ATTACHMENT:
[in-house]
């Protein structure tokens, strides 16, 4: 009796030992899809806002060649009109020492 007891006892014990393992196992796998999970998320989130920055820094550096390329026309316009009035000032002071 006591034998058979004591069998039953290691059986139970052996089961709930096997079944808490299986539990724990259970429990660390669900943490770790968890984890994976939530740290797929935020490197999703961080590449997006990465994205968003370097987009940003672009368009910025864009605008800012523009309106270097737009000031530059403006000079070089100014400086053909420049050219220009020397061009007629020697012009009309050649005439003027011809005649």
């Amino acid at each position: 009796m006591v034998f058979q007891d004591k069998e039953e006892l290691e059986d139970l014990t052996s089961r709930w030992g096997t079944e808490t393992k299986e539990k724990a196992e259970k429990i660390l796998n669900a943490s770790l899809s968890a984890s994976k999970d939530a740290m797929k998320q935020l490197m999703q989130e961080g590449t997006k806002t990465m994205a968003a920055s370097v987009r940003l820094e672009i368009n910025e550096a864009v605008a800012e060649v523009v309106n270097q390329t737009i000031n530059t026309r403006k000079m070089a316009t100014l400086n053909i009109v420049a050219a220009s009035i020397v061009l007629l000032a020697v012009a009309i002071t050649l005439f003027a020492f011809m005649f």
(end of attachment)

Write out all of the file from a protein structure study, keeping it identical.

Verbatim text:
[in-house]
């Protein structure tokens, strides 16, 4: 009796030992899809806002060649009109020492 007891006892014990393992196992796998999970998320989130920055820094550096390329026309316009009035000032002071 006591034998058979004591069998039953290691059986139970052996089961709930096997079944808490299986539990724990259970429990660390669900943490770790968890984890994976939530740290797929935020490197999703961080590449997006990465994205968003370097987009940003672009368009910025864009605008800012523009309106270097737009000031530059403006000079070089100014400086053909420049050219220009020397061009007629020697012009009309050649005439003027011809005649």
């Amino acid at each position: 009796m006591v034998f058979q007891d004591k069998e039953e006892l290691e059986d139970l014990t052996s089961r709930w030992g096997t079944e808490t393992k299986e539990k724990a196992e259970k429990i660390l796998n669900a943490s770790l899809s968890a984890s994976k999970d939530a740290m797929k998320q935020l490197m999703q989130e961080g590449t997006k806002t990465m994205a968003a920055s370097v987009r940003l820094e672009i368009n910025e550096a864009v605008a800012e060649v523009v309106n270097q390329t737009i000031n530059t026309r403006k000079m070089a316009t100014l400086n053909i009109v420049a050219a220009s009035i020397v061009l007629l000032a020697v012009a009309i002071t050649l005439f003027a020492f011809m005649f």